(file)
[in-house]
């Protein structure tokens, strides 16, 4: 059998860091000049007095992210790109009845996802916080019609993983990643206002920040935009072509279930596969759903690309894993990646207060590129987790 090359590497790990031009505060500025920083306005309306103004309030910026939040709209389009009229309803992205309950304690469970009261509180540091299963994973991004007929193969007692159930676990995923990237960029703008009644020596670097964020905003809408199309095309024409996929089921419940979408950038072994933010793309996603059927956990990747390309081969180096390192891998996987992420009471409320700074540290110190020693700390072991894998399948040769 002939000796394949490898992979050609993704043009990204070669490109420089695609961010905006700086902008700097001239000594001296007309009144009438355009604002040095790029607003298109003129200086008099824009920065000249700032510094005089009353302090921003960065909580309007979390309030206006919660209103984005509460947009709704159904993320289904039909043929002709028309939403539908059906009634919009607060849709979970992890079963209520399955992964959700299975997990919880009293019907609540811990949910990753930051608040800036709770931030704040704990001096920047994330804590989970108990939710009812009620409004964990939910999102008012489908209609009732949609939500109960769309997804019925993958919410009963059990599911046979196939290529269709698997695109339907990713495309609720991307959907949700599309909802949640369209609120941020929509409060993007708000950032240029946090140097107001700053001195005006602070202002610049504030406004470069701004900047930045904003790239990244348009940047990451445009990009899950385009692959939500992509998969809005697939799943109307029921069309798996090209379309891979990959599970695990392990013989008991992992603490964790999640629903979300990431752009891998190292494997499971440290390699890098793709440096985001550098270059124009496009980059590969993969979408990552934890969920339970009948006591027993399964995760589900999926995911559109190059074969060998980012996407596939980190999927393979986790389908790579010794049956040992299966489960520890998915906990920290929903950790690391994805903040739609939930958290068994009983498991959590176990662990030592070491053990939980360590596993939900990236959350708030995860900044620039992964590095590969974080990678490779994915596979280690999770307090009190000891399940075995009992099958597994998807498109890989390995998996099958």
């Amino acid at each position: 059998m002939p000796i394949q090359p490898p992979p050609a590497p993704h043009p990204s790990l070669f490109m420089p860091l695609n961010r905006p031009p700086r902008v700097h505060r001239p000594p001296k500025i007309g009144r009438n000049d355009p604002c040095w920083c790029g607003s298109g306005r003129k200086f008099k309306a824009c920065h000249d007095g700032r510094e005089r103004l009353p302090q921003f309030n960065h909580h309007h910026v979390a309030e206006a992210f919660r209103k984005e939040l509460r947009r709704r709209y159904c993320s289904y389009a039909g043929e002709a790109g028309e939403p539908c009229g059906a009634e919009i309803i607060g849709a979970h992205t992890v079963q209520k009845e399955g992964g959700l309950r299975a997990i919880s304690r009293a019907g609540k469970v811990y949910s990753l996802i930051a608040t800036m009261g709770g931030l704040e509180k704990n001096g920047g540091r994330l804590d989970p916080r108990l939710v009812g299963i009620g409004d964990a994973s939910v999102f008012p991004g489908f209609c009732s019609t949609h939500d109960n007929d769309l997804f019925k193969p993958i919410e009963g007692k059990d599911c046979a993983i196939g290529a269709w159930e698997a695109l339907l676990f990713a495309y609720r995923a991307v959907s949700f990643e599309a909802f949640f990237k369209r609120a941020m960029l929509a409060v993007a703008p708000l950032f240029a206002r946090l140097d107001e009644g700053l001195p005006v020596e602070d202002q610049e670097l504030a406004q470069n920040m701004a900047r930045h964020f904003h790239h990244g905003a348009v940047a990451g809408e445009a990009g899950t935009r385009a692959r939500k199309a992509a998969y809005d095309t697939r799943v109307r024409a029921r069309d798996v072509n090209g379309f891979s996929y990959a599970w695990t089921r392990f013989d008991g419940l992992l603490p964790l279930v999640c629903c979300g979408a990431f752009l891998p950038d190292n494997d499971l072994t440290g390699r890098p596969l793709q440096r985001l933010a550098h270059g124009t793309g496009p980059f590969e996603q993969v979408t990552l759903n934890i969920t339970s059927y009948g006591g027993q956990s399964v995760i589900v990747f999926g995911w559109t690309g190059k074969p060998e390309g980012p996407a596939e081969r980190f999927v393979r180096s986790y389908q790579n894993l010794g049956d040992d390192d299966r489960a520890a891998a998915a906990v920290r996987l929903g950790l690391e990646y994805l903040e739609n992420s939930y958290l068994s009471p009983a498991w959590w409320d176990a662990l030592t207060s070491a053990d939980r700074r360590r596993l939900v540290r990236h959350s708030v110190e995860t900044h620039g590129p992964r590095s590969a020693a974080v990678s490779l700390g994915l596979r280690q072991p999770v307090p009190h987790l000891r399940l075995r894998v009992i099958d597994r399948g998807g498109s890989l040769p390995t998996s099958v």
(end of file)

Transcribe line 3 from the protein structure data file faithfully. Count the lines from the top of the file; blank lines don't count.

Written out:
């Amino acid at each position: 059998m002939p000796i394949q090359p490898p992979p050609a590497p993704h043009p990204s790990l070669f490109m420089p860091l695609n961010r905006p031009p700086r902008v700097h505060r001239p000594p001296k500025i007309g009144r009438n000049d355009p604002c040095w920083c790029g607003s298109g306005r003129k200086f008099k309306a824009c920065h000249d007095g700032r510094e005089r103004l009353p302090q921003f309030n960065h909580h309007h910026v979390a309030e206006a992210f919660r209103k984005e939040l509460r947009r709704r709209y159904c993320s289904y389009a039909g043929e002709a790109g028309e939403p539908c009229g059906a009634e919009i309803i607060g849709a979970h992205t992890v079963q209520k009845e399955g992964g959700l309950r299975a997990i919880s304690r009293a019907g609540k469970v811990y949910s990753l996802i930051a608040t800036m009261g709770g931030l704040e509180k704990n001096g920047g540091r994330l804590d989970p916080r108990l939710v009812g299963i009620g409004d964990a994973s939910v999102f008012p991004g489908f209609c009732s019609t949609h939500d109960n007929d769309l997804f019925k193969p993958i919410e009963g007692k059990d599911c046979a993983i196939g290529a269709w159930e698997a695109l339907l676990f990713a495309y609720r995923a991307v959907s949700f990643e599309a909802f949640f990237k369209r609120a941020m960029l929509a409060v993007a703008p708000l950032f240029a206002r946090l140097d107001e009644g700053l001195p005006v020596e602070d202002q610049e670097l504030a406004q470069n920040m701004a900047r930045h964020f904003h790239h990244g905003a348009v940047a990451g809408e445009a990009g899950t935009r385009a692959r939500k199309a992509a998969y809005d095309t697939r799943v109307r024409a029921r069309d798996v072509n090209g379309f891979s996929y990959a599970w695990t089921r392990f013989d008991g419940l992992l603490p964790l279930v999640c629903c979300g979408a990431f752009l891998p950038d190292n494997d499971l072994t440290g390699r890098p596969l793709q440096r985001l933010a550098h270059g124009t793309g496009p980059f590969e996603q993969v979408t990552l759903n934890i969920t339970s059927y009948g006591g027993q956990s399964v995760i589900v990747f999926g995911w559109t690309g190059k074969p060998e390309g980012p996407a596939e081969r980190f999927v393979r180096s986790y389908q790579n894993l010794g049956d040992d390192d299966r489960a520890a891998a998915a906990v920290r996987l929903g950790l690391e990646y994805l903040e739609n992420s939930y958290l068994s009471p009983a498991w959590w409320d176990a662990l030592t207060s070491a053990d939980r700074r360590r596993l939900v540290r990236h959350s708030v110190e995860t900044h620039g590129p992964r590095s590969a020693a974080v990678s490779l700390g994915l596979r280690q072991p999770v307090p009190h987790l000891r399940l075995r894998v009992i099958d597994r399948g998807g498109s890989l040769p390995t998996s099958v």